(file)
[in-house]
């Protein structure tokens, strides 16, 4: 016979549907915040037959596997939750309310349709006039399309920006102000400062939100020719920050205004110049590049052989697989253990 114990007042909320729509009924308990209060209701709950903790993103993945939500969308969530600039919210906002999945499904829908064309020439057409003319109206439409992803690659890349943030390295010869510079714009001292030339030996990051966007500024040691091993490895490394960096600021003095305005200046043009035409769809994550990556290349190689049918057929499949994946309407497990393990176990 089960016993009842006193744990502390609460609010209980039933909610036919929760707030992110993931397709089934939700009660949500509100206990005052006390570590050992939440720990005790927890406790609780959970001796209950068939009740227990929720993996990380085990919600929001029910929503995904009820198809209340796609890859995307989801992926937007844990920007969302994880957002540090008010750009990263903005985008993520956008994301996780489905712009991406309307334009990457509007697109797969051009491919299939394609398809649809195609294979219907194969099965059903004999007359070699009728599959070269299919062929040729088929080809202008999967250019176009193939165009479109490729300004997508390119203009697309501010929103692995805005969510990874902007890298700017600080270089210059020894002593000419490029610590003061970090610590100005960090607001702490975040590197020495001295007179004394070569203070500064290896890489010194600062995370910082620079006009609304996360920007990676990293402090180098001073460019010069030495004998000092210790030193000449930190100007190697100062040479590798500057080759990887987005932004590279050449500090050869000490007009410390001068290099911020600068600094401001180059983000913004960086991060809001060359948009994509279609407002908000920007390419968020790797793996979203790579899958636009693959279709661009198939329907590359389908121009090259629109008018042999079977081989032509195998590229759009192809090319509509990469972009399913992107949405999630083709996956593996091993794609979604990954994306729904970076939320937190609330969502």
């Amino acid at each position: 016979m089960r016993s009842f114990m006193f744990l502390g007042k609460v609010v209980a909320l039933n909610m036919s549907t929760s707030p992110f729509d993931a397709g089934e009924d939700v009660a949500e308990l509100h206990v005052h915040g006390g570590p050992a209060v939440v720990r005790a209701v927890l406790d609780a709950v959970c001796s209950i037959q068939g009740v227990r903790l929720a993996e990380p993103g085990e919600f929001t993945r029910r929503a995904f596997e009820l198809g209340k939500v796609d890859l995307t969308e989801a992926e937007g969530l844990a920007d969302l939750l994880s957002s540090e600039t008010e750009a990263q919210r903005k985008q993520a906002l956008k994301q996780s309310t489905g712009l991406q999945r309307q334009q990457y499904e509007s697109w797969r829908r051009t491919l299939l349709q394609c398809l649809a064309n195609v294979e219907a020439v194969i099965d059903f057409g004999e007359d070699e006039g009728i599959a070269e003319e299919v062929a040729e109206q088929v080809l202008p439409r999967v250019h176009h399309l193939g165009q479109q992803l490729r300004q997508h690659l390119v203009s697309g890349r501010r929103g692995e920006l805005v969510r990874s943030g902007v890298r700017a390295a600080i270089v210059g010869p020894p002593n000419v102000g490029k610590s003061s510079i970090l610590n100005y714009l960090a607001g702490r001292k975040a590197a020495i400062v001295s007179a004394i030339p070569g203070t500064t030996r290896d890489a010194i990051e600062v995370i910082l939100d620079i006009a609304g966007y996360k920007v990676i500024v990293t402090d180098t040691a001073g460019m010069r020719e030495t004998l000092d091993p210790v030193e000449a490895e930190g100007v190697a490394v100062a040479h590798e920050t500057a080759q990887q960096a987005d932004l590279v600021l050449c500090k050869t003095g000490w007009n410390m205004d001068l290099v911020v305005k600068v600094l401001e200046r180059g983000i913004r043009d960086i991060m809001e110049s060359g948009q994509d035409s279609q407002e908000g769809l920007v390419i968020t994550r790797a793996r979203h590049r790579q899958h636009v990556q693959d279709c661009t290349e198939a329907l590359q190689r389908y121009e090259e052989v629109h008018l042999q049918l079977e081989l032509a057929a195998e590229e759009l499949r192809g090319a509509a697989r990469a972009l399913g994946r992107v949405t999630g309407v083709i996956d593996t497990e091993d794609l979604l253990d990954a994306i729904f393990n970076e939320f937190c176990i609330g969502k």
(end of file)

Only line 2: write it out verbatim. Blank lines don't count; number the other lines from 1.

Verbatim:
């Protein structure tokens, strides 16, 4: 016979549907915040037959596997939750309310349709006039399309920006102000400062939100020719920050205004110049590049052989697989253990 114990007042909320729509009924308990209060209701709950903790993103993945939500969308969530600039919210906002999945499904829908064309020439057409003319109206439409992803690659890349943030390295010869510079714009001292030339030996990051966007500024040691091993490895490394960096600021003095305005200046043009035409769809994550990556290349190689049918057929499949994946309407497990393990176990 089960016993009842006193744990502390609460609010209980039933909610036919929760707030992110993931397709089934939700009660949500509100206990005052006390570590050992939440720990005790927890406790609780959970001796209950068939009740227990929720993996990380085990919600929001029910929503995904009820198809209340796609890859995307989801992926937007844990920007969302994880957002540090008010750009990263903005985008993520956008994301996780489905712009991406309307334009990457509007697109797969051009491919299939394609398809649809195609294979219907194969099965059903004999007359070699009728599959070269299919062929040729088929080809202008999967250019176009193939165009479109490729300004997508390119203009697309501010929103692995805005969510990874902007890298700017600080270089210059020894002593000419490029610590003061970090610590100005960090607001702490975040590197020495001295007179004394070569203070500064290896890489010194600062995370910082620079006009609304996360920007990676990293402090180098001073460019010069030495004998000092210790030193000449930190100007190697100062040479590798500057080759990887987005932004590279050449500090050869000490007009410390001068290099911020600068600094401001180059983000913004960086991060809001060359948009994509279609407002908000920007390419968020790797793996979203790579899958636009693959279709661009198939329907590359389908121009090259629109008018042999079977081989032509195998590229759009192809090319509509990469972009399913992107949405999630083709996956593996091993794609979604990954994306729904970076939320937190609330969502």